Wednesday, August 26, 2009

Bird Blunts, Awl and Balls

Isn't there a joke about a panda who does something like that?

Actually its just a list of the most recent pieces I finished for the Western Arctic contract: a Bird Blunt, a Copper Awl, and Stone Balls. Here's some photos from yesterday's visit to The Rooms and brief descriptions of the artifacts and reproductions.

Bird Blunt, Ivvavik National Park: This is a heavy, blunt tip for an arrow designed to stun a bird and knock it out of the air. The legs are rounded and form part of a fishtail splice that would be tied onto an arrowshaft. I used whalebone for the reproduction because it gave me a good match for the dense dorsal surface of the blunt as well as the porous belly. The original may have been made from whalebone, or just as likely caribou antler. If it is caribou antler, then the dense outer layer of antler is much thicker than most of the caribou antler that I have available to work, whalebone was really my only choice from the materials that I have readily available. A bit of tea-staining for the colour and I'm pleased with the match.

The upper photo shows the dorsal surface, with the artifact in between the two reproductions. The lower photo shows the porous ventral surface - the artifact is in the middle again. I'm tempted to trim a millimetre or two off of one or two of the legs after seeing these photos.

Copper Awl, Tuktut Nogait National Park: This is one of the first pieces that I started, and I made 3 or 4 attempts at it before I figured out how to fold and hammer the copper correctly to get a strong core, but still give the piece the hammered, flakey appearance of the original. This last reproduction is a different attempt than the one that I showed in an earlier post. For the colour match I went with red wine vinegar, sea salt, and miracle grow. On a recent trip to the lab at the Signal Hill Archaeology dig I mentioned to the conservator, Danielle, that red wine vinegar is supposed to give better patina results. She thought that it might have something to do with the sulfates in red wine -- that sounds good to me! I got the final look by burning the bright new verdigris off the awl with a blow torch. I'm happy with the end result - the reproduction awl looks every bit as old as the original.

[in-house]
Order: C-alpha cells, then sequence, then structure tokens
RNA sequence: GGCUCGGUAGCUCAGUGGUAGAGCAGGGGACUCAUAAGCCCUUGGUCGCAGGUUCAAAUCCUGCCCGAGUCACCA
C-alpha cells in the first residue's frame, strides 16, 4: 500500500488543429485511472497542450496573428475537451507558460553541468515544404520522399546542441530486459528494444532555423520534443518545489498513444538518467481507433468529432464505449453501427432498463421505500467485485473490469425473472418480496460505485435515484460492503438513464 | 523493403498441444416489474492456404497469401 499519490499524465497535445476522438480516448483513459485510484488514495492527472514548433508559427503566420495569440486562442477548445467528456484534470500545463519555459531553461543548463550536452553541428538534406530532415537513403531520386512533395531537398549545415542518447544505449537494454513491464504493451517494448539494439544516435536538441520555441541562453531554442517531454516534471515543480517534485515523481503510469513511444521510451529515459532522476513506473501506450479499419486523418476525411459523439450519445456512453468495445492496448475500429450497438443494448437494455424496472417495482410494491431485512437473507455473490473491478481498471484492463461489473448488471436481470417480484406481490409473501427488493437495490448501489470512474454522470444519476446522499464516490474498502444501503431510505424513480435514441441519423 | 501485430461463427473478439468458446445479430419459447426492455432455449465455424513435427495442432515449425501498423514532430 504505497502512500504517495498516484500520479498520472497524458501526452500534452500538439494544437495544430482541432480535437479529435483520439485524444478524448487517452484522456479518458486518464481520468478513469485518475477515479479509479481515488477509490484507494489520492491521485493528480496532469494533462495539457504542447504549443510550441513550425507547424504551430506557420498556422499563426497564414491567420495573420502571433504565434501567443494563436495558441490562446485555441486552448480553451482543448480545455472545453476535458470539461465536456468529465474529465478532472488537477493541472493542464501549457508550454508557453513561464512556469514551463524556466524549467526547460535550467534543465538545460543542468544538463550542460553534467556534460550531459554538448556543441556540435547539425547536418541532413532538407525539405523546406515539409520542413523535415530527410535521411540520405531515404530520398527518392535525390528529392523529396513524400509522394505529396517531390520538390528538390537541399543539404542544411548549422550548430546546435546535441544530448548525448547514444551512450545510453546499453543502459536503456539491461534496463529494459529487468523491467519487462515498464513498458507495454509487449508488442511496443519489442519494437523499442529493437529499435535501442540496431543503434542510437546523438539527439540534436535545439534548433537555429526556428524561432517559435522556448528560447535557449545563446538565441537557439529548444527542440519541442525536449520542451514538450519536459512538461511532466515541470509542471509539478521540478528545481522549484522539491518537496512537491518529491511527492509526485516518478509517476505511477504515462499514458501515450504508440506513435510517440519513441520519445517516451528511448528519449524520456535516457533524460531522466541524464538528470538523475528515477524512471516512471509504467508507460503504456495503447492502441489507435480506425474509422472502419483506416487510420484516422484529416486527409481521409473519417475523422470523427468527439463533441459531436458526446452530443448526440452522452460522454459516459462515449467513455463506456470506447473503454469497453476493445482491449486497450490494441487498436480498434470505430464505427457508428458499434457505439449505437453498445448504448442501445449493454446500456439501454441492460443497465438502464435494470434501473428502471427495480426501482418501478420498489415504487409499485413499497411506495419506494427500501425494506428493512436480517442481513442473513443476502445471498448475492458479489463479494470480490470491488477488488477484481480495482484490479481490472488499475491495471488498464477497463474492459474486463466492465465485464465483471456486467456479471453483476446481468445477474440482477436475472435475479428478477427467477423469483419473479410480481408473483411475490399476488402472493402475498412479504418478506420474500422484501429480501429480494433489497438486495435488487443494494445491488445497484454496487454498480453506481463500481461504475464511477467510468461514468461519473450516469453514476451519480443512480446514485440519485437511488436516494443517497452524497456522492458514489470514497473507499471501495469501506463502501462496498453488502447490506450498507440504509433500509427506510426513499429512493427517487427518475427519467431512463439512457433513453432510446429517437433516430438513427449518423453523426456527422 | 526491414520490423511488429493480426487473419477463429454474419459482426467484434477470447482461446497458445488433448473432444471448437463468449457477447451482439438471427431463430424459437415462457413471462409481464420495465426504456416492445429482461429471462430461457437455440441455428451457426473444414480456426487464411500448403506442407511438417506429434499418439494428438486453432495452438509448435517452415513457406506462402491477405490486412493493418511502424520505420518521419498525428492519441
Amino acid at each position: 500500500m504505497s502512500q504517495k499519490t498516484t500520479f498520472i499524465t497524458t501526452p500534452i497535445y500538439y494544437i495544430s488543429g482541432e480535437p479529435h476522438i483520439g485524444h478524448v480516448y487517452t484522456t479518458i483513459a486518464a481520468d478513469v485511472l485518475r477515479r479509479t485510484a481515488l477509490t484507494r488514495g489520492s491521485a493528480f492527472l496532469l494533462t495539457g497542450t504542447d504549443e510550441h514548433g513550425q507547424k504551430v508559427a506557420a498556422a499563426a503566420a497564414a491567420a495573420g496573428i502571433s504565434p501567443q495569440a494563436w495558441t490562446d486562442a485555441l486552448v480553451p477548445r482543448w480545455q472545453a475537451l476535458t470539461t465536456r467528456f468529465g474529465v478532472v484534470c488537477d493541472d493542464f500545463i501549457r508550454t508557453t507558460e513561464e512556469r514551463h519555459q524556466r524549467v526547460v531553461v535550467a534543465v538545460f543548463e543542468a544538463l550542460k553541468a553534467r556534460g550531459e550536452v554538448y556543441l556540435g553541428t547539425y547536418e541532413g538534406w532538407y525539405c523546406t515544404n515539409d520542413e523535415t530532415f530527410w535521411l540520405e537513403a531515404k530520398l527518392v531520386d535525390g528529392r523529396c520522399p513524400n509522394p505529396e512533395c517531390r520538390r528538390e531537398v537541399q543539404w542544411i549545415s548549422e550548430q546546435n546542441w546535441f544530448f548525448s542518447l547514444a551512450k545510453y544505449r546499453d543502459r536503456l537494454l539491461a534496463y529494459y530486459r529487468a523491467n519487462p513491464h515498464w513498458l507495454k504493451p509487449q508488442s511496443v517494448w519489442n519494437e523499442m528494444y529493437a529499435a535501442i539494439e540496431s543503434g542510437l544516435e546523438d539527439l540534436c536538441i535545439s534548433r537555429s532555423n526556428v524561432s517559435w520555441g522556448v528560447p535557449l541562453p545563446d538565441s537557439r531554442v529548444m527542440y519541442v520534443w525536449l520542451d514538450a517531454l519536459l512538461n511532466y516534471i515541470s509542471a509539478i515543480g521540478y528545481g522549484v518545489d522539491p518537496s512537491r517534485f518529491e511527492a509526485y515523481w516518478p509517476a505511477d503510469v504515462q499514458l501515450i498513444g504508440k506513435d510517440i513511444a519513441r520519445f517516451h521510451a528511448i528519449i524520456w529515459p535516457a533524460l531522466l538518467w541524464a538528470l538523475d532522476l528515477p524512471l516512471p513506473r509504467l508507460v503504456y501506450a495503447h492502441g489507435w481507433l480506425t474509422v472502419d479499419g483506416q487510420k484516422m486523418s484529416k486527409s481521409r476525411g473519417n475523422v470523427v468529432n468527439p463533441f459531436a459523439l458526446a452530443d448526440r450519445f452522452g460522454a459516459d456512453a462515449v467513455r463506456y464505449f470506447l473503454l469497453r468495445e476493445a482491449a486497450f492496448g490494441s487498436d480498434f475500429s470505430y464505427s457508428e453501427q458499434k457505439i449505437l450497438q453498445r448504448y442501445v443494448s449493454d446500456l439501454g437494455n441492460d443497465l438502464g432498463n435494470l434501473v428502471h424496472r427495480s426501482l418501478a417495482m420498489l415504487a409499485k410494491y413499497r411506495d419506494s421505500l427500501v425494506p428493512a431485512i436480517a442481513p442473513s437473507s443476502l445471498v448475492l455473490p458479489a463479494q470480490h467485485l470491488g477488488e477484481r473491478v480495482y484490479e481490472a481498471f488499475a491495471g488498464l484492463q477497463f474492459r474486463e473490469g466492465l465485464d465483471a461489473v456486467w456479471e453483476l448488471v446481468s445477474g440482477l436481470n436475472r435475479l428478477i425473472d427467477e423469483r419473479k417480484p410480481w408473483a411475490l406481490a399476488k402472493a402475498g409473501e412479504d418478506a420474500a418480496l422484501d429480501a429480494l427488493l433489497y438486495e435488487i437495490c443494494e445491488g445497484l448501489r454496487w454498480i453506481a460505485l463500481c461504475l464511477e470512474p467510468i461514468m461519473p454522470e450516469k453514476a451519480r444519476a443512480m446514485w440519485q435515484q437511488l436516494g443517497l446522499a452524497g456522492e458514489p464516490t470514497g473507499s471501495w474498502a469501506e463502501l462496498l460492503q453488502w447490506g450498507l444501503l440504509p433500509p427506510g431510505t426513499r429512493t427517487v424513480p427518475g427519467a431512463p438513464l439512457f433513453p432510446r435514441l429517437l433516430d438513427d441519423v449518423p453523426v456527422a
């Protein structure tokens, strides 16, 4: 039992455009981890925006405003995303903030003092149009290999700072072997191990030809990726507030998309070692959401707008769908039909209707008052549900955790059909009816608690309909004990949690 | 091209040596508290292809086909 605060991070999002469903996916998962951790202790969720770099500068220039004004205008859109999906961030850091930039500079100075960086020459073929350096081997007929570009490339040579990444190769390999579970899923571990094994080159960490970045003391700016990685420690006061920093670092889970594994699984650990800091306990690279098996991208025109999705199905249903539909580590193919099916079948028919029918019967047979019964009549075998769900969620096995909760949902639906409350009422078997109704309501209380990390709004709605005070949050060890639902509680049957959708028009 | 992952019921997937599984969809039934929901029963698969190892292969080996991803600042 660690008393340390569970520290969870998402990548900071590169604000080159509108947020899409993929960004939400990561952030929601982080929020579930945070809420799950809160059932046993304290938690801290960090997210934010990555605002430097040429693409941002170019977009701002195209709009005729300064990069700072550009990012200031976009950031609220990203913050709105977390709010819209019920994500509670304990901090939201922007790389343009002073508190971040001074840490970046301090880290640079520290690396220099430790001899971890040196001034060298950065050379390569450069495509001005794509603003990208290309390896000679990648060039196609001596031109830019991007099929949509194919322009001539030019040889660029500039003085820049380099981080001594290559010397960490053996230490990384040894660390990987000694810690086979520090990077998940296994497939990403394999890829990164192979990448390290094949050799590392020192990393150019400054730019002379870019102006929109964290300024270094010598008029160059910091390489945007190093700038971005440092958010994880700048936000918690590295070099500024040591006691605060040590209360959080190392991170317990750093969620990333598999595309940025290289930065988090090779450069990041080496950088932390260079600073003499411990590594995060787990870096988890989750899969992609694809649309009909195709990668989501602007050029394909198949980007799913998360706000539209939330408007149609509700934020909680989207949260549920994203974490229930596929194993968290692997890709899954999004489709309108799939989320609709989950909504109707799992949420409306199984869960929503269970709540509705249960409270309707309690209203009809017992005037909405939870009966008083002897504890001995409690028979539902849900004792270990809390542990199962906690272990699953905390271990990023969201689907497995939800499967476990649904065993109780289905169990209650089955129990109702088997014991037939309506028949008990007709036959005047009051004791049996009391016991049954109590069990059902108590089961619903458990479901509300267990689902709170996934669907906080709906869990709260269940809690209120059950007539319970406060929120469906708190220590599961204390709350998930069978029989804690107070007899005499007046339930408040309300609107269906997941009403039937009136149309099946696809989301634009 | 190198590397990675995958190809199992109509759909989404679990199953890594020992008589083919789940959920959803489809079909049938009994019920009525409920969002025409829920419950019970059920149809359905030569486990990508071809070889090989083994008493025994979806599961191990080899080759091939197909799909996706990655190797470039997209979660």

In the photo the artifact is on right, my fingers are in the blue gloves in the background for scale.

Stone Ball, Ivvavik National Park: It took a little fiddling with stone dust, carpenters glue, red ochre, the blow torch and finally a dusting of charcoal to get a close colour and texture match to the original stone ball. I seem to use a blow torch a lot for antiquing. There's a randomness to scorched patterns that makes things look real and it helps darken and complicate a fresh new surface. There are many, many fine layers building up the artificial cortex on these stone balls, so I think they will wear nicely as they are handled.

The original is the one in the middle.

Photo Credits:
Top: cover scan of the hebrew version of "Don't Cry, Big Bird" found on the muppet wiki.
The Rest: Tim Rast

Photo Captions:
Top: Big Bird Crying.
The Rest: Photos of recently completed artifact reproductions.

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